The Central asset pool that eight UK local government pension schemes (LGPS) are forming has a long-term aim to offer investment-management services to third-party investors, such as charities.

Creating a “regional centre of excellence for investments management, able (in the long term) to offer services to other pension funds, charities and endowments” is one of the pool’s seven stated objectives.

However, Colin Pratt, investment manager at Leicestershire County Council, the administering authority for the Leicestershire Pension Fund, emphasised that this was not a priority for the pool but rather a potential long-term development.

“The pool will start with an internal investment-management resource, and there is no doubt that, for a minimum of the first five years, the pool’s ambition is purely and simply to manage the assets belonging to the pool participants and nothing over and beyond that,” he said.

“If in the fullness of time that resource has spare capacity and is performing well, then there is a possibility it will be made available for other investors. It is something to strive for in the long term.”

The eight* participating LGPS will be pooling £32.6bn (€38.5bn) of assets, some 41% of which is – as at the end of March 2021 – expected to be held outside of the Authorised Contractual Scheme (ACS), the collective investment vehicle that will be set up to hold the pension funds’ listed equity and bond holdings.

The pool is still deciding on the mechanism by which it will provide funds with access to alternative asset classes, some of which could end up also being managed within the ACS if this is possible.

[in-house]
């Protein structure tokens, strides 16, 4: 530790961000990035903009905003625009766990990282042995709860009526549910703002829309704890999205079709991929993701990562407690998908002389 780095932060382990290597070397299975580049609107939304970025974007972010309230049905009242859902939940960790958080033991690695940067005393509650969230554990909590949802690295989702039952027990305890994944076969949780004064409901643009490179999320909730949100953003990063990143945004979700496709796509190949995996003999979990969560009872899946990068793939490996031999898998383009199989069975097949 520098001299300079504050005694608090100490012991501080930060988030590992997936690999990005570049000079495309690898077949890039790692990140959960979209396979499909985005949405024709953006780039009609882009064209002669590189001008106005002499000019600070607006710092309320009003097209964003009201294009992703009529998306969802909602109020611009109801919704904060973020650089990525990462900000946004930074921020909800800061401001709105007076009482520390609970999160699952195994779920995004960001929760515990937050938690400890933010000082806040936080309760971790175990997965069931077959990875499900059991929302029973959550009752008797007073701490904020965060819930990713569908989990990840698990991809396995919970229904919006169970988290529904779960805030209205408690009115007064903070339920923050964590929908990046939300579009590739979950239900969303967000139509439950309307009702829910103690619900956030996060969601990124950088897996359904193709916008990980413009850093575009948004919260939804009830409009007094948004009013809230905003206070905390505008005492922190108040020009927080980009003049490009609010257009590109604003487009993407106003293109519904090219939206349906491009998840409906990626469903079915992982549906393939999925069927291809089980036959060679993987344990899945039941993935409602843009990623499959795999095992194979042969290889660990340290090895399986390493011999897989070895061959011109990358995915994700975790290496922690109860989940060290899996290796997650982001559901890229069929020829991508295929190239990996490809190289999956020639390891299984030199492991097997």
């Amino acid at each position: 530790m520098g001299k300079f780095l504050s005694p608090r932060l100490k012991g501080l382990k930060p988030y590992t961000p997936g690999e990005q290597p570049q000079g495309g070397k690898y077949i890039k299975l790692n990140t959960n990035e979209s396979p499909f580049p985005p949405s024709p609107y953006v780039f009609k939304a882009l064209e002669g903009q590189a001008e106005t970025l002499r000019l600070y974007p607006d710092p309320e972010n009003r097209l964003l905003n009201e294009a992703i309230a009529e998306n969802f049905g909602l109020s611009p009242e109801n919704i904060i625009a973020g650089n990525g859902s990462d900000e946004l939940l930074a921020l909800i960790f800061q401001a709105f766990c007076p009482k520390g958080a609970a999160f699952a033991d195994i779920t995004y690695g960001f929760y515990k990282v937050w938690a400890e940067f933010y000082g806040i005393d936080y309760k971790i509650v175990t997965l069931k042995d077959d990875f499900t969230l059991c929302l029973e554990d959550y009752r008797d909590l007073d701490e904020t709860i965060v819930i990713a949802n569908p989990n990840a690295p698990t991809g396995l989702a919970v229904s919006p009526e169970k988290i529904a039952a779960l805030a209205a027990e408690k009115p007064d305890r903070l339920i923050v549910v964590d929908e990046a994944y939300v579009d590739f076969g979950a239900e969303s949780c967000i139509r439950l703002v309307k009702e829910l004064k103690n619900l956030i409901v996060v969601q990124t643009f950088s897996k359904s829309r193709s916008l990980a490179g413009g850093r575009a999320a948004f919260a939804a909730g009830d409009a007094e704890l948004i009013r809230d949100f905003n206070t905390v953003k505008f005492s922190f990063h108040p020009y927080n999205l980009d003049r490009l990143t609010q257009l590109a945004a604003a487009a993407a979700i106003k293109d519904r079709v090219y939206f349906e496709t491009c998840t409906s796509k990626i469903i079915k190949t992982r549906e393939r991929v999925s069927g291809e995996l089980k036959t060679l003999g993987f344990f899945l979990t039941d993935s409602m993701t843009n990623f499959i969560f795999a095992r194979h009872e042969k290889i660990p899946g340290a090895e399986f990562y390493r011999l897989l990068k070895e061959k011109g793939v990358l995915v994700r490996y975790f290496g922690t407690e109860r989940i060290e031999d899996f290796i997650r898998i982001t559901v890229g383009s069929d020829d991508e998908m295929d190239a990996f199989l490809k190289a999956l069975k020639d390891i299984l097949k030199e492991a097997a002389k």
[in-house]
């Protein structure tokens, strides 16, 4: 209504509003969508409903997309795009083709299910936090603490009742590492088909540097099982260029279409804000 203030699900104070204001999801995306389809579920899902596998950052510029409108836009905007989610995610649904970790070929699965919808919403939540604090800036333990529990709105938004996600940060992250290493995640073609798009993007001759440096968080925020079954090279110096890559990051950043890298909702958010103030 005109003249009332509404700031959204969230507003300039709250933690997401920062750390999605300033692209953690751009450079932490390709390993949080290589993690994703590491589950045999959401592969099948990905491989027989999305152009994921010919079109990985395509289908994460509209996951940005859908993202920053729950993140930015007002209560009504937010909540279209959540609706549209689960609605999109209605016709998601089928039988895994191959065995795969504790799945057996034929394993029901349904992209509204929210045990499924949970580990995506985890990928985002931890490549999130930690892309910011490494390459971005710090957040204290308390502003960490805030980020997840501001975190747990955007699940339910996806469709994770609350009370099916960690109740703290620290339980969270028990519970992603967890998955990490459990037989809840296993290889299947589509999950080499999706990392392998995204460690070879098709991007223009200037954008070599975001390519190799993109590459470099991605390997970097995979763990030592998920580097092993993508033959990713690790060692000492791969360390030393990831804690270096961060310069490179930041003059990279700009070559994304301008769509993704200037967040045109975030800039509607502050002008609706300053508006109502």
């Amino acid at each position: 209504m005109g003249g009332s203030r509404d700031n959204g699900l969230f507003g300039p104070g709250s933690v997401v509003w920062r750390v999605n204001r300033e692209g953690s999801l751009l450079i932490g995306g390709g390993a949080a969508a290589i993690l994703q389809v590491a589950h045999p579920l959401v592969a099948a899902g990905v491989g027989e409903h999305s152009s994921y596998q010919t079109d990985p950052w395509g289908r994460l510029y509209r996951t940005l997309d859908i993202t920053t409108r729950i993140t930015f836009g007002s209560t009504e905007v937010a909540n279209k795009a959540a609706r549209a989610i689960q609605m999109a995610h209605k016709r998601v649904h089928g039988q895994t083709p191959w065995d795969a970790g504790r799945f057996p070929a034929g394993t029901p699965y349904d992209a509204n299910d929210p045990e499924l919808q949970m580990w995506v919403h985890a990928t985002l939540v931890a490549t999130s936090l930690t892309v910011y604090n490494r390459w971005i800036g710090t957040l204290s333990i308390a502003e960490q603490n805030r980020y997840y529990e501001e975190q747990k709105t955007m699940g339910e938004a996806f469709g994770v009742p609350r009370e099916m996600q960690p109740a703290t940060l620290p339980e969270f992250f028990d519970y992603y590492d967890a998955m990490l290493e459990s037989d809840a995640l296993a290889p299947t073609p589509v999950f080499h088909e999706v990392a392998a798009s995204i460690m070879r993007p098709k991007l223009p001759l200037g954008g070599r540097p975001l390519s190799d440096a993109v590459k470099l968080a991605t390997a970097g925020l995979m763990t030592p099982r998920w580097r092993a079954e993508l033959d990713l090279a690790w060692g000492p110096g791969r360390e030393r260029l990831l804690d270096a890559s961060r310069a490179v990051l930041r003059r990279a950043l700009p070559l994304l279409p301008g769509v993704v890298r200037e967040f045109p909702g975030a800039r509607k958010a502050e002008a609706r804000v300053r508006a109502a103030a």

More direct property 

The assets that are not in the ACS, but could end up in there, include indirect property investments, which the pool aims to scale back over time to grow direct property assets.

As a pool, LGPS Central has some £2bn of property holdings, including direct and pooled funds.

The switch to direct from indirect will be achieved partly as a result of closed-end funds held by a number of the pool members coming to the natural end of their lifetime, with the money returned to be invested into direct property.

Pratt said: “It’s more likely to be a natural wastage-type development and taking advantage of market liquidity as and when that exists within open-ended pooled property funds.”

The switch from indirect to direct property investment is expected to contribute to cost savings, which have been estimated to reach £29m per annum as at 31 March 2033, 15 years after the date the pool goes live, in April 2018.

As concerns infrastructure, the pool has a target asset allocation of 3.8% as at 31 December 2015, but is aiming to grow this to at least 5%, “but up to 6% or 7% estimated”, depending on each of the participating pension fund’s investment strategy.

This is according to the pool’s recent submission to the UK government, which states that a number of the participating funds already have plans to review and increase their allocations.

“Two Funds have no current allocation but are starting to assess the potential strategic value of the asset class,” it said.

“The target allocation is based on data gathered from each Fund regarding their potential appetite for infrastructure.”

*Pension schemes for Cheshire, Derbyshire, Leicestershire, Nottinghamshire, Shropshire, Staffordshire, West Midlands Pension Fund (including West Midlands Integrated Transport Authority) and Worcestershire